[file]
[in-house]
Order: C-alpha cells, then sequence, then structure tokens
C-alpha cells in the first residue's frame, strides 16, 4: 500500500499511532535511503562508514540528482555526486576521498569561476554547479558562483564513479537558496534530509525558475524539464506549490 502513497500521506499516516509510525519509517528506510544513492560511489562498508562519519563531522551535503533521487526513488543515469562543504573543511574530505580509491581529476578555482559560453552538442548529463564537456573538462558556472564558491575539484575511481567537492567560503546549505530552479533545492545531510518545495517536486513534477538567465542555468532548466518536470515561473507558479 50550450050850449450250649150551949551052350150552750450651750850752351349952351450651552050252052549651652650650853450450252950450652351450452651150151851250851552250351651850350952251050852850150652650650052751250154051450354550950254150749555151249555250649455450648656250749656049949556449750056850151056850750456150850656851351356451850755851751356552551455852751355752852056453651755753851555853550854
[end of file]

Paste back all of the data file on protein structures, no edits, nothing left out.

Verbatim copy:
[in-house]
Order: C-alpha cells, then sequence, then structure tokens
C-alpha cells in the first residue's frame, strides 16, 4: 500500500499511532535511503562508514540528482555526486576521498569561476554547479558562483564513479537558496534530509525558475524539464506549490 502513497500521506499516516509510525519509517528506510544513492560511489562498508562519519563531522551535503533521487526513488543515469562543504573543511574530505580509491581529476578555482559560453552538442548529463564537456573538462558556472564558491575539484575511481567537492567560503546549505530552479533545492545531510518545495517536486513534477538567465542555468532548466518536470515561473507558479 50550450050850449450250649150551949551052350150552750450651750850752351349952351450651552050252052549651652650650853450450252950450652351450452651150151851250851552250351651850350952251050852850150652650650052751250154051450354550950254150749555151249555250649455450648656250749656049949556449750056850151056850750456150850656851351356451850755851751356552551455852751355752852056453651755753851555853550854